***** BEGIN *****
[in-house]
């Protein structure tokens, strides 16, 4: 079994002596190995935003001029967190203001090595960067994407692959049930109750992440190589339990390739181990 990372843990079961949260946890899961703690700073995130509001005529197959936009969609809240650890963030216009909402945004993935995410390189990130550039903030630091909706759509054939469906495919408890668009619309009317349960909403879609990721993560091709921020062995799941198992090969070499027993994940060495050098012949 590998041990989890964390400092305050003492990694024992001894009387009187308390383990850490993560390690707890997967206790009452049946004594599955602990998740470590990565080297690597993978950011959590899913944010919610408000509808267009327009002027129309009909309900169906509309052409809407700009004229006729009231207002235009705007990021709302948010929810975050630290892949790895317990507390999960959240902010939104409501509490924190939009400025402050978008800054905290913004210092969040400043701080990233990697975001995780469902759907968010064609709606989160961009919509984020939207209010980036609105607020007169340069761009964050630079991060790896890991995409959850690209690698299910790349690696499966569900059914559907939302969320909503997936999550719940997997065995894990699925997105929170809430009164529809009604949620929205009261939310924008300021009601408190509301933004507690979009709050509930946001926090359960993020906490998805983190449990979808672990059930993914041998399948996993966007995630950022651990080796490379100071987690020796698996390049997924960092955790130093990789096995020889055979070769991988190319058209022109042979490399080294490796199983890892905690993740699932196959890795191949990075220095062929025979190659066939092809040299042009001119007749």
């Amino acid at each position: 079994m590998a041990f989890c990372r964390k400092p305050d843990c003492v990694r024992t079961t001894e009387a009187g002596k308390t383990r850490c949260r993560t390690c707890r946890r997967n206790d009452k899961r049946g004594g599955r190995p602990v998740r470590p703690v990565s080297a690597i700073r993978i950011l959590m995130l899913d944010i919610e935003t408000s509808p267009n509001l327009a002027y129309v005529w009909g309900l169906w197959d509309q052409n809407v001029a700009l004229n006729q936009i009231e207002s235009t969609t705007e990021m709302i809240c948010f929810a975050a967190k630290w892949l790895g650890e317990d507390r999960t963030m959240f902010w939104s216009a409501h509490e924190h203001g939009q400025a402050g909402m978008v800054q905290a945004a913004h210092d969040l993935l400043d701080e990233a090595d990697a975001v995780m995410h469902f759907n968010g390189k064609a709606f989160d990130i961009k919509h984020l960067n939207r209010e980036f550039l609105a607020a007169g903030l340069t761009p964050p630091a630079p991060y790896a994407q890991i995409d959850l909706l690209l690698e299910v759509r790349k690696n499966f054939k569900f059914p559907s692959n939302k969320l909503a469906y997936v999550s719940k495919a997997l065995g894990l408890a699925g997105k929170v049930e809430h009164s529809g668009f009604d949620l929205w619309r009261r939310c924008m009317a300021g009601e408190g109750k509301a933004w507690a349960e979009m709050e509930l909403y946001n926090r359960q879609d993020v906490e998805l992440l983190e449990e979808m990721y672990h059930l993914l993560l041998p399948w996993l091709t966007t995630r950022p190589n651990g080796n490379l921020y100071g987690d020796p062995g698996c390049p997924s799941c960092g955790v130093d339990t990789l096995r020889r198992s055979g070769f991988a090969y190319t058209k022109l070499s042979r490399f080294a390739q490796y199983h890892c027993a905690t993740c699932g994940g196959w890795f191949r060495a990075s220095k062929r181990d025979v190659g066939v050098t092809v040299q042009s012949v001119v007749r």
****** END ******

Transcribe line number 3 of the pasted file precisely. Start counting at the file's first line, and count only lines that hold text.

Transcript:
């Amino acid at each position: 079994m590998a041990f989890c990372r964390k400092p305050d843990c003492v990694r024992t079961t001894e009387a009187g002596k308390t383990r850490c949260r993560t390690c707890r946890r997967n206790d009452k899961r049946g004594g599955r190995p602990v998740r470590p703690v990565s080297a690597i700073r993978i950011l959590m995130l899913d944010i919610e935003t408000s509808p267009n509001l327009a002027y129309v005529w009909g309900l169906w197959d509309q052409n809407v001029a700009l004229n006729q936009i009231e207002s235009t969609t705007e990021m709302i809240c948010f929810a975050a967190k630290w892949l790895g650890e317990d507390r999960t963030m959240f902010w939104s216009a409501h509490e924190h203001g939009q400025a402050g909402m978008v800054q905290a945004a913004h210092d969040l993935l400043d701080e990233a090595d990697a975001v995780m995410h469902f759907n968010g390189k064609a709606f989160d990130i961009k919509h984020l960067n939207r209010e980036f550039l609105a607020a007169g903030l340069t761009p964050p630091a630079p991060y790896a994407q890991i995409d959850l909706l690209l690698e299910v759509r790349k690696n499966f054939k569900f059914p559907s692959n939302k969320l909503a469906y997936v999550s719940k495919a997997l065995g894990l408890a699925g997105k929170v049930e809430h009164s529809g668009f009604d949620l929205w619309r009261r939310c924008m009317a300021g009601e408190g109750k509301a933004w507690a349960e979009m709050e509930l909403y946001n926090r359960q879609d993020v906490e998805l992440l983190e449990e979808m990721y672990h059930l993914l993560l041998p399948w996993l091709t966007t995630r950022p190589n651990g080796n490379l921020y100071g987690d020796p062995g698996c390049p997924s799941c960092g955790v130093d339990t990789l096995r020889r198992s055979g070769f991988a090969y190319t058209k022109l070499s042979r490399f080294a390739q490796y199983h890892c027993a905690t993740c699932g994940g196959w890795f191949r060495a990075s220095k062929r181990d025979v190659g066939v050098t092809v040299q042009s012949v001119v007749r």